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Agrimarketing : July August 2008
52 AgriMarketing ¦ July/August 2008 A s a young, optimistic insurance salesman, my boss told me, “Knock on enough doors, and you’ll meet your goals.” He meant that literally. I learned from this experience that developing a smart marketing strategy is a much more efficient approach than getting doors slammed in your face. Maybe that was the lesson he intended. In many ways, my boss was right. With unlimited energy and optimism, the shear brute force of making enough calls can drive sales; however, while there may be oppor- tunities behind every door, the time and pain necessary to capitalize on them is not equal. With limited resources, a solid marketing strategy that matches the right resources (people and promotional budgets) with the right customers is more effective in determining the best potential for success. I once heard a sales manager describe his biggest challenge when developing and implementing mar- keting strategy as “pushing the right buttons to make things happen.” By pressing the right combination of six buttons, managers can generate a successful marketing strategy. THE CUSTOMER BUTTON Foremost, agri-marketers must clearly identify the customers they want to attract. Business literature is rife with stories of companies that have success with only a select group of potential customers. Most visible in recent years is Wal-Mart’s effort to attract higher-income shoppers. As strong as Wal-Mart’s marketing has been, it has struggled with appealing to customers that differ from its core. THE VALUE BUTTON Many firms invest in market research to understand customer’s needs and tailor a product’s positioning only to have people in the field emphasize something entirely different. With many similar product offerings available, it’s critical that managers help frontline staff consistently emphasize points of differentiation that matter to customers. THE PRICE BUTTON Sales staff and management often struggle over how much price should influence acquiring a cus- tomer’s business. To add to this buy- ing power is concentrating in the hands of fewer farmers, giving them more leverage to negotiate. This but- ton can be a powerful tool, and the discipline to use it wisely requires a well-educated manager with knowl- edge of specific customers, margins and overall company direction. THE DISTRIBUTION BUTTON At one time, distribution decisions only impacted farmers through a fairly regimented hierarchy of manu- facturers and retailers. But today, farmers have limitless outlets for purchasing equal or similar prod- ucts. It’s not uncommon for competi- tors to be customers, customers to be competitors or suppliers to be cus- tomers. Convenience factors, such as hours of operation, shipping or delivery, may be the most important distribution factors today because they immediately affect customers. THE PROMOTION BUTTON At a time when the volume of mes- sages to farmers is at its highest, the means through which farmers gather information has expanded to include various forms of technology. Messages sent by text, e-mail, Web sites and other promotional programs need to be coordinated. Because of this, man- agers who bridge farm gate to board- room need to be vocal if they observe contradicting messages. Messages tai- lored to a specific farmer’s goals and interests are the most powerful, but custom messages require resources — time to create them and knowledge of the customer. Managers who invest in promotion must carefully consider stored customer preferences and coordination between all levels of the company. THE PEOPLE BUTTON This may be the most important, resource-intensive button. Managers can only realize the market advan- tages from using this button when their people recognize opportunities and invest wisely in them at every level. For example, a bookkeeper must know that when a farmer talks about changing his payment date, something may have changed inside his organization. Using the people button means hiring right and investing in training. Knowing which buttons to push, in which direction, in which circum- stance requires knowledge, experi- ence and an understanding of how these buttons interact to drive sales. With these skills, managers can be far more effective than those who approach the market by knocking on every door. As agribusiness firms prepare to take advantage of today’s opportunities, they should not only invest in sales and technical compe- tencies, but also in helping managers push the right buttons. AM STRATEGIES FOR OPPORTUNITY by Dr. Scott Downey Sales and Marketing Insights from Purdue University SEMINARS Upcoming Agribusiness Precision Selling: Building Relationships with Large Farmers August 21-22, 2008 (second offering) Strategic Agrimarketing October 27-31, 2008 National Conference for Agribusiness November 18-19, 2008 www.agecon.purdue.edu/cab Center for Food and Agricultural Business Dr. Scott Downey (downeyws@ purdue.edu) is an associate professor at Purdue University and teaches in the center’s conferences and seminars.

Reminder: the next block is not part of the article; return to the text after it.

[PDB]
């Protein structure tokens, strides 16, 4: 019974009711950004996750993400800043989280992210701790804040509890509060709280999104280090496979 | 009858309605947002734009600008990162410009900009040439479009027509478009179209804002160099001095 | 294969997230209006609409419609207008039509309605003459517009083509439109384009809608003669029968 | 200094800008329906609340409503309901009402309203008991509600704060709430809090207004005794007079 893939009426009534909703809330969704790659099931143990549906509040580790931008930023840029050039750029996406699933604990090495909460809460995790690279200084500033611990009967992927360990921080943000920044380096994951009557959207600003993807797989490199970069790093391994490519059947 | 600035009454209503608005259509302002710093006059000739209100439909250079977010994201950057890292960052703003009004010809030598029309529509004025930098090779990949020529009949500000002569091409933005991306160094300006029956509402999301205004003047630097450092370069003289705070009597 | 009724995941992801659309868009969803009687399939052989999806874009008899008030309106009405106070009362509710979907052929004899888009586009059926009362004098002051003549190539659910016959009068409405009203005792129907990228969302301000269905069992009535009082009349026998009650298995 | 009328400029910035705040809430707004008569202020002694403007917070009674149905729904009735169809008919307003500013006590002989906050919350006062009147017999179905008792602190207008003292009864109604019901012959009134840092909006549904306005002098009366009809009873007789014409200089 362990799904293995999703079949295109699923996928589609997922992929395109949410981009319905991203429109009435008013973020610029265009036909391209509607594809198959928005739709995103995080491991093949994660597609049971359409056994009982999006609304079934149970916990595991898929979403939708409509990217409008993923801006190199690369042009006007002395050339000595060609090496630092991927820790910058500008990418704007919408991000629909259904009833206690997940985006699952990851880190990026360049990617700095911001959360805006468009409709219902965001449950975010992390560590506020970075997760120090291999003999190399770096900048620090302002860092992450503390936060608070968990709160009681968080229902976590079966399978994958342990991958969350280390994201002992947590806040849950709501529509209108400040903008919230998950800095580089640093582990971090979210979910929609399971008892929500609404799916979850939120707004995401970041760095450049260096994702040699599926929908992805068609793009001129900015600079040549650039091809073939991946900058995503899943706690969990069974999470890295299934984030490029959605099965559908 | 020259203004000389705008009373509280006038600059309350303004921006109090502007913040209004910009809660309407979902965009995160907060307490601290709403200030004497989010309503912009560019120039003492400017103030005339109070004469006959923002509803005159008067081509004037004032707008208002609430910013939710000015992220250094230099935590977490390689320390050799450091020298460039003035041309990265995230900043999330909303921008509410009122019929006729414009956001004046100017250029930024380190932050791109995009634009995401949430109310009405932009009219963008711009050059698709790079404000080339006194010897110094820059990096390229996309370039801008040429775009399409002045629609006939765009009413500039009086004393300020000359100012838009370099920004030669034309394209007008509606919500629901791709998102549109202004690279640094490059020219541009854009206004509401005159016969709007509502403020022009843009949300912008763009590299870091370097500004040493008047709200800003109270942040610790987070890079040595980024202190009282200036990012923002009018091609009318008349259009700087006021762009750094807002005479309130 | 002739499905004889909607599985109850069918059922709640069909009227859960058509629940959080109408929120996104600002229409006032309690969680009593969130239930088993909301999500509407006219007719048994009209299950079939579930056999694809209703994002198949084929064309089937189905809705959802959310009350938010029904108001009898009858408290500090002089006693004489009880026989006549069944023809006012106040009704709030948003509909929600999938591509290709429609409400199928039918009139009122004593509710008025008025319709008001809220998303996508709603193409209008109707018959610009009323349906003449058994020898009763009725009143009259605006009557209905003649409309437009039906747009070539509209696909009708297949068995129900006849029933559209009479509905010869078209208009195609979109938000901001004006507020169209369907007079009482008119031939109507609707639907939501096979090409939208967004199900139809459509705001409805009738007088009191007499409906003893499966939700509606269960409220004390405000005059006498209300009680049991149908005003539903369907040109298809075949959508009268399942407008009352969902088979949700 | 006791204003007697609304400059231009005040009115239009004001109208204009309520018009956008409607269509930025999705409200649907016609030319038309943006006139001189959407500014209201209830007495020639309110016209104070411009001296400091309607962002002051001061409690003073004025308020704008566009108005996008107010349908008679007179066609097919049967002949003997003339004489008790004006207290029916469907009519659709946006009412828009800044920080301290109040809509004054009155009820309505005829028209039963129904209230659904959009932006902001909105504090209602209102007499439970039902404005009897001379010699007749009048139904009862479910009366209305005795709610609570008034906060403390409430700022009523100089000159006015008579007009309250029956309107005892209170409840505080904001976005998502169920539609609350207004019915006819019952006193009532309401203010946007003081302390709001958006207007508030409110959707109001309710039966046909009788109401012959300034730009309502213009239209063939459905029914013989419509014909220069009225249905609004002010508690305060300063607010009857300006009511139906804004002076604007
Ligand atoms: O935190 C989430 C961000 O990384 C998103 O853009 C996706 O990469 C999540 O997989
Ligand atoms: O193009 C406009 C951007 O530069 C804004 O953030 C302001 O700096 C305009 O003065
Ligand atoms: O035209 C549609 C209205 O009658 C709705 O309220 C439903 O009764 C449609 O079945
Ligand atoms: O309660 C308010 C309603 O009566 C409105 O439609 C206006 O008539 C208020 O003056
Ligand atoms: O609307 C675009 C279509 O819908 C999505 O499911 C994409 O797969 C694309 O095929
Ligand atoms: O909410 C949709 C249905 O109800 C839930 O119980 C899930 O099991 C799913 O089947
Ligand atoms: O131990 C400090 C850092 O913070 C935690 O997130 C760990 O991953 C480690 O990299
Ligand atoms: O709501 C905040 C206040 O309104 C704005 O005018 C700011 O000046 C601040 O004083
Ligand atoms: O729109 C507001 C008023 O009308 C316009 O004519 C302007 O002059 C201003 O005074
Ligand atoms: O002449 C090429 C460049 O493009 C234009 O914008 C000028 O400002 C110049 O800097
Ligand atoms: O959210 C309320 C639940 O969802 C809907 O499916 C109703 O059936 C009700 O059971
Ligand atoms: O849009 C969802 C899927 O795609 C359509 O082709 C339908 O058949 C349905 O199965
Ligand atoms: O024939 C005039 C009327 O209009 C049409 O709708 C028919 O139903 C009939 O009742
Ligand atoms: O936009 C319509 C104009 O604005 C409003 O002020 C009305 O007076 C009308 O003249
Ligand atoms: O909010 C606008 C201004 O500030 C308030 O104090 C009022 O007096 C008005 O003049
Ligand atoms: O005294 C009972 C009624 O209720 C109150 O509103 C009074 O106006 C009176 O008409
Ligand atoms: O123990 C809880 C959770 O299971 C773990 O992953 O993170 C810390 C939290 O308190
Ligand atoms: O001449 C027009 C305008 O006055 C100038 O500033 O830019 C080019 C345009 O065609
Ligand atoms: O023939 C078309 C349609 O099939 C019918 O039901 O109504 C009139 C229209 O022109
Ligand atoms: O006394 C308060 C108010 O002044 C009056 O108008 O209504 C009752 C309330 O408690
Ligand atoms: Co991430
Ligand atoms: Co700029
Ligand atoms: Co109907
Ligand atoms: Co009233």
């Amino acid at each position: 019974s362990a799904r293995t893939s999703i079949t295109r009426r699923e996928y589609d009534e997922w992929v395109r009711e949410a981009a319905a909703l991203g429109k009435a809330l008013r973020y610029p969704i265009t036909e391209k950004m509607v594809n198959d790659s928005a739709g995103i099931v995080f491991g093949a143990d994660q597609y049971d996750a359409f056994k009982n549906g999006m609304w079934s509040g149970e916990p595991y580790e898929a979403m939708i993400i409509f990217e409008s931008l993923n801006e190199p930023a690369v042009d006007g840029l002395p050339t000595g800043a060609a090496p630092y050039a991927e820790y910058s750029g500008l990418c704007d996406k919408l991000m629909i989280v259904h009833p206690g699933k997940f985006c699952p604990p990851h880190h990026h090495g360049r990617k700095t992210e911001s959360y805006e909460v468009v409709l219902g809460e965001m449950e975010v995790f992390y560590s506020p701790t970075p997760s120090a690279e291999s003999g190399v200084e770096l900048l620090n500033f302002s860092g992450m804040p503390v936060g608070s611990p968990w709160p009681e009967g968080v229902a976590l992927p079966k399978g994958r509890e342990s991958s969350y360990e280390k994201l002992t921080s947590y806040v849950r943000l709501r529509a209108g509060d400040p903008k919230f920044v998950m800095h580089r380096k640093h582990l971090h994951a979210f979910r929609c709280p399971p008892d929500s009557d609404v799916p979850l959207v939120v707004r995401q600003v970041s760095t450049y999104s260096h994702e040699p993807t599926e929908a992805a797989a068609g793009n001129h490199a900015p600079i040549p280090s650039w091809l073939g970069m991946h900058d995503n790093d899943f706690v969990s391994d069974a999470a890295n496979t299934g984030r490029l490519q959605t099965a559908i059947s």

CAMA 2008 Canada